Measure out 1 level cup of All-purpose flour. Remove 2 level tablespoons from the measured flour. Add in 2 level tablespoons of corn starch/flour. Sift once and you have Cake flour. Measure and use as needed. 

I made these Pesto Parmesan Scones using cake flour and the results were fantastic. Now onto YangPabBang

You will need: 
Makes: 1 large loaf
Recipe adapted from here

For the Dough:

2 1/4 cups Cake flour (if using All-purpose/Bread flour use only 2 cups)
3/4 cup Whole milk, warm
2 tsp Active dry yeast
3 tbsp Unsalted butter, softened 
2 tbsp Granulated sugar 
3/4 tsp Salt 

For the Filling:

Onions are the star of this bread. All other filling ingredients are entirely up to you and can be adjusted to suit personal tastes. 

1 cup red onion, thinly sliced 
1/2 cup red bell pepper, thinly sliced
3/4 cup Grated Mozzarella cheese
1/2 tsp Dried oregano 
1/2 tsp Red chili flakes
1/2 - 3/4 tsp Salt 
1/2 tsp Black pepper powder 

1 tbsp Heavy cream 

Combine the filling ingredients except the heavy cream, in a small bowl and set aside.

To make the dough:

Combine all dough ingredients in the bowl of a stand mixer fitted with a paddle attachment. Beat on low and slowly add the warm milk until it forms a wet dough. Switch to the dough hook and knead on medium-high for about 8 minutes until dough is silky smooth, elastic and breaks away from the sides of the bowl. 

If you don't have a mixer, combine ingredients in a large bowl and then knead by hand. 

Shape the dough into a bowl ad place in an oiled bowl. Cover and let rise for 1-1.5 hours or until double in size. I proved my dough in an oven with just the light on and it doubled in size in 1 hour. 

Pinch down the dough and turn it out onto a lightly floured surface (I used all-purpose flour here). Using a sturdy rolling pan, roll out the dough into a rectangle, about 8x9.5" - the size of a standard loaf pan. Place 2/3rd of the prepared filling in the Centre on the rectangle. Fold the dough over the filling and pinch the seams. Place seam side down in a lightly oiled loaf pan. Cover and let it rise for another 20 mins.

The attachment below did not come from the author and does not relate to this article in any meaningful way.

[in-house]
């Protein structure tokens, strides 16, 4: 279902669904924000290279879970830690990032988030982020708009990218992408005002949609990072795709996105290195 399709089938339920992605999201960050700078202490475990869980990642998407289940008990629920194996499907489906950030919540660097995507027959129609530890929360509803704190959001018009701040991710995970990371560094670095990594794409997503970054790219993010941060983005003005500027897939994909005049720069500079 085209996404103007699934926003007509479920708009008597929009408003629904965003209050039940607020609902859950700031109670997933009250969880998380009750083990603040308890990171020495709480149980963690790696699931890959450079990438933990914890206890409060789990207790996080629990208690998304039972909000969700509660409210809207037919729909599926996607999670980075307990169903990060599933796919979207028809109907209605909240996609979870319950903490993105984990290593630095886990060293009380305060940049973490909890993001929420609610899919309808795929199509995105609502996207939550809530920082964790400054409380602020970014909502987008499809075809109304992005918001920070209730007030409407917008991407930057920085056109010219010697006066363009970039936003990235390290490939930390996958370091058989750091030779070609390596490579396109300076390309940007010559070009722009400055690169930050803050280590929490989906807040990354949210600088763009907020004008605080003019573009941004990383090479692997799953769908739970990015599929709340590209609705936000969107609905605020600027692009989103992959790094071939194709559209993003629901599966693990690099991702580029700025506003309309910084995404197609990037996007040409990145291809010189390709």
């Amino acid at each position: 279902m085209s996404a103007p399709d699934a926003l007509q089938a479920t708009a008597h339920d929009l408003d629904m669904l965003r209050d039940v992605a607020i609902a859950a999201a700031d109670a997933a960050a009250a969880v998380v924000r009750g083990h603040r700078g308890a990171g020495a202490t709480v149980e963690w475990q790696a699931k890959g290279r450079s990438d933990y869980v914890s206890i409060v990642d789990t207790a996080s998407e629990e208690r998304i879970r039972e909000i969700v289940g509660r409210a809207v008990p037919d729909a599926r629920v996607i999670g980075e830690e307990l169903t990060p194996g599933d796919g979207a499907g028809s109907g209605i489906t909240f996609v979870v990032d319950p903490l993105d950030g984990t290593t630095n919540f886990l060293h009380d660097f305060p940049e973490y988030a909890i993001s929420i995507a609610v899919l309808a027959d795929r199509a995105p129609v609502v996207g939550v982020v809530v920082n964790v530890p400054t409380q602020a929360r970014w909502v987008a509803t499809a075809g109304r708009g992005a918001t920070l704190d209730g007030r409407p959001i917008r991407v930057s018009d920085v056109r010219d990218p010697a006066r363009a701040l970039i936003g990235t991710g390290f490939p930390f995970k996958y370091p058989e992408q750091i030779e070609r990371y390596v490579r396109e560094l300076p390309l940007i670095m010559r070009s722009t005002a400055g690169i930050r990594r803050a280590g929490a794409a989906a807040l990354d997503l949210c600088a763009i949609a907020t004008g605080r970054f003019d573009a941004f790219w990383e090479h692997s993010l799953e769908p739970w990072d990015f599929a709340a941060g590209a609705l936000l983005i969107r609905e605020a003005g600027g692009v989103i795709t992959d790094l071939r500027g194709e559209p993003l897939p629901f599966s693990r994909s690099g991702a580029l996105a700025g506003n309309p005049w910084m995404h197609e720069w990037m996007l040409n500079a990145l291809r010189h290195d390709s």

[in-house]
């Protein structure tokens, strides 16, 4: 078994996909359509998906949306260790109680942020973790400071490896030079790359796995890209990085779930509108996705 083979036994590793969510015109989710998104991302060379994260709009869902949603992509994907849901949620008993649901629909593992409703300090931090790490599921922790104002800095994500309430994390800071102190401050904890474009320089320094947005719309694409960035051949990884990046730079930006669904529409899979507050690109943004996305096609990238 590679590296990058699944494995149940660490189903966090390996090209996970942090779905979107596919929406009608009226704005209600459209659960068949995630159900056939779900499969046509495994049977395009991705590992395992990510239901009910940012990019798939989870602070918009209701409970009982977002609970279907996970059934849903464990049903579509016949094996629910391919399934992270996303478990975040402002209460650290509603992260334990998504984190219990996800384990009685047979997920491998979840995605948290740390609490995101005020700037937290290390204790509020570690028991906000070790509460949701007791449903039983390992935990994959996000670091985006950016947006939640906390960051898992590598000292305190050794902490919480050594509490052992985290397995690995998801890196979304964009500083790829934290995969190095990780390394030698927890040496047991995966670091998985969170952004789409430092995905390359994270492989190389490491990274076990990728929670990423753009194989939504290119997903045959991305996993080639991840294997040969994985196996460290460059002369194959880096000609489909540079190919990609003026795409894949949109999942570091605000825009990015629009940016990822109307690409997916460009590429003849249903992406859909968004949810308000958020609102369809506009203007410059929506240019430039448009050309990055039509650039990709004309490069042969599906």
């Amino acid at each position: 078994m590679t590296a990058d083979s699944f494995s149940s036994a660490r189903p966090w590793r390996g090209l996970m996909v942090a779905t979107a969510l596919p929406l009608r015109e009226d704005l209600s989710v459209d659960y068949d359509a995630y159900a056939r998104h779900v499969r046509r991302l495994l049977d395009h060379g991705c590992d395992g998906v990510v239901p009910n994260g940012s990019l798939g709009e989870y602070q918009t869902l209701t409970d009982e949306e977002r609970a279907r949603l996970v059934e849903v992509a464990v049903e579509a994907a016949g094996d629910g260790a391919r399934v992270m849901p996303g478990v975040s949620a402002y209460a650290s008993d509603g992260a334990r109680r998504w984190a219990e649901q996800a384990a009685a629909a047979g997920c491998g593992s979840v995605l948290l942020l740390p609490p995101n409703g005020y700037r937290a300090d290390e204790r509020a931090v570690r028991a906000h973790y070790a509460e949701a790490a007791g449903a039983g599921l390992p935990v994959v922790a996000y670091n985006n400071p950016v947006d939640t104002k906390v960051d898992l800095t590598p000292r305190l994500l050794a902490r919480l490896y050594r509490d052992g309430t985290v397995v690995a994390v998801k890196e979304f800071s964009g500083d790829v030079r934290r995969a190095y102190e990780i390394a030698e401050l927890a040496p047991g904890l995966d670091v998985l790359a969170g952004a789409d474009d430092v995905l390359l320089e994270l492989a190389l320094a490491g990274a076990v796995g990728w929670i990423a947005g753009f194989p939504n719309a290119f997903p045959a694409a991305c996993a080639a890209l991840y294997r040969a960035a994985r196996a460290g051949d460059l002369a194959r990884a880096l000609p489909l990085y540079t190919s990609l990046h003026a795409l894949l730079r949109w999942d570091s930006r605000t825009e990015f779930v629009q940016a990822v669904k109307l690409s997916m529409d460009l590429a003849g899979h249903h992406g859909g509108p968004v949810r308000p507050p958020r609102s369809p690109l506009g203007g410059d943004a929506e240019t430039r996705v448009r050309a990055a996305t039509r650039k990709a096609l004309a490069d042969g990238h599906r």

Preheat oven to 375F. 

Brush the top of the loaf with the heavy cream. Top with the remaining onion-cheese mixture. 

Bake for 35-40 minutes. If the top is browning too quickly, the cheese in particular, cover the loaf loosely with a piece of foil or parchment paper and continue to bake. 

After 40 minutes, turn off the oven and let the bread sit for 15 minutes before removing from the oven. Cool for 5 minutes in the pan, then transfer to a cooling rack. Slice with a sharp serrated knife. 

Carmelized onions and cheese on top with a super soft scrumptious center, this was a winner! 

Check out the Blogging Marathon page for the other Blogging Marathoners doing BM# 75

X for XIAODIANXIN – Chinese Almond Cookies – Day 24

This was one tough letter. There are only a few dishes that begin with the letter X and even fewer that are baked and native to a particular country. I had only two choices - Xiaodianxin which means Cookie in Chinese or any X-mas Cake. I chose to do the cookie and made Chinese Almond Cookies.


Chinese Almond cookies are eaten during the Lunar New Year. They are shaped liked coins and symbolize good luck, hence people make or buy these coin-shaped cookies. Made with almond meal/flour these are crumbly rich cookies.

I made my own Almond flour with blanched almonds. I weighed the quantity of blanched almonds needed and then pulsed it with the quantity of sugar in the recipe. If you pulse almonds without the sugar it will turn to butter! So always pulse it with sugar/powdered sugar. You can use Almond meal too which is made with raw almonds and the meal is coarse with specks of brown in it.

The original recipe has egg yolk in it, I decided to leave it out and make these eggless instead. I stuck to the recipe with no other changes and these turned out absolutely melt-in-the-mouth.

You will need:
Makes: 24-26 cookies (half recipe as stated below)
Recipe adapted from here

60 gms blanched almonds (to make the almond flour)
90 gms All-purpose flour
60 gms Granulated sugar
1/8 tsp salt
½ tsp Baking powder
½ tsp Baking soda
75 ml Vegetable oil
Unsalted almonds (to top the cookies)

Preheat oven to 350F. Line two baking sheets with parchment paper.

Combine all the dry ingredients in the bowl of a stand mixer. Mix on low. Add the vegetable oil and continue to beat on low until the mixture forms a dough. If the mixture looks crumbly, add a teaspoon of oil at a time until it comes together.

Pinch small pieces of dough and roll into a bowl. Press an almond in the center of the ball, place this on the lined baking sheet. Continue with remaining dough. Bake cookies for 15-18 minutes. 

Cool for 10 minutes on baking sheet and then transfer to a rack carefully and cool completely. Store in air-tight container for up to a week.

Blog Widget by LinkWithin